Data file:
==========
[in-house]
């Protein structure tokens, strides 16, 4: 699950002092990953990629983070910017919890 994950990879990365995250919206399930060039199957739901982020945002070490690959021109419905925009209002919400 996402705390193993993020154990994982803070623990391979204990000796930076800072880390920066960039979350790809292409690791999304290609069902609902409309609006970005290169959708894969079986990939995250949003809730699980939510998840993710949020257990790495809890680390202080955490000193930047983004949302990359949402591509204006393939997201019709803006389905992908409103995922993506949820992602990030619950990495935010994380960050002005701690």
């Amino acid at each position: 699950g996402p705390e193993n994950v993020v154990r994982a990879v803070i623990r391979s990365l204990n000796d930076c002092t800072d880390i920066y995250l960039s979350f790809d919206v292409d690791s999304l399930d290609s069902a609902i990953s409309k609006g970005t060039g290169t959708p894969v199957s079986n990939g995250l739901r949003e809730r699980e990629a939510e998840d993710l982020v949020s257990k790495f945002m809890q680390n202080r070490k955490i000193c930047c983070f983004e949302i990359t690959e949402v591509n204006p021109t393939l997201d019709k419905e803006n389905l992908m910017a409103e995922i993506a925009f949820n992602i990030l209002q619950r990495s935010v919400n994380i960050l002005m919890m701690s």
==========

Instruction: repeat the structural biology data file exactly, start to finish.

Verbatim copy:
[in-house]
């Protein structure tokens, strides 16, 4: 699950002092990953990629983070910017919890 994950990879990365995250919206399930060039199957739901982020945002070490690959021109419905925009209002919400 996402705390193993993020154990994982803070623990391979204990000796930076800072880390920066960039979350790809292409690791999304290609069902609902409309609006970005290169959708894969079986990939995250949003809730699980939510998840993710949020257990790495809890680390202080955490000193930047983004949302990359949402591509204006393939997201019709803006389905992908409103995922993506949820992602990030619950990495935010994380960050002005701690």
């Amino acid at each position: 699950g996402p705390e193993n994950v993020v154990r994982a990879v803070i623990r391979s990365l204990n000796d930076c002092t800072d880390i920066y995250l960039s979350f790809d919206v292409d690791s999304l399930d290609s069902a609902i990953s409309k609006g970005t060039g290169t959708p894969v199957s079986n990939g995250l739901r949003e809730r699980e990629a939510e998840d993710l982020v949020s257990k790495f945002m809890q680390n202080r070490k955490i000193c930047c983070f983004e949302i990359t690959e949402v591509n204006p021109t393939l997201d019709k419905e803006n389905l992908m910017a409103e995922i993506a925009f949820n992602i990030l209002q619950r990495s935010v919400n994380i960050l002005m919890m701690s």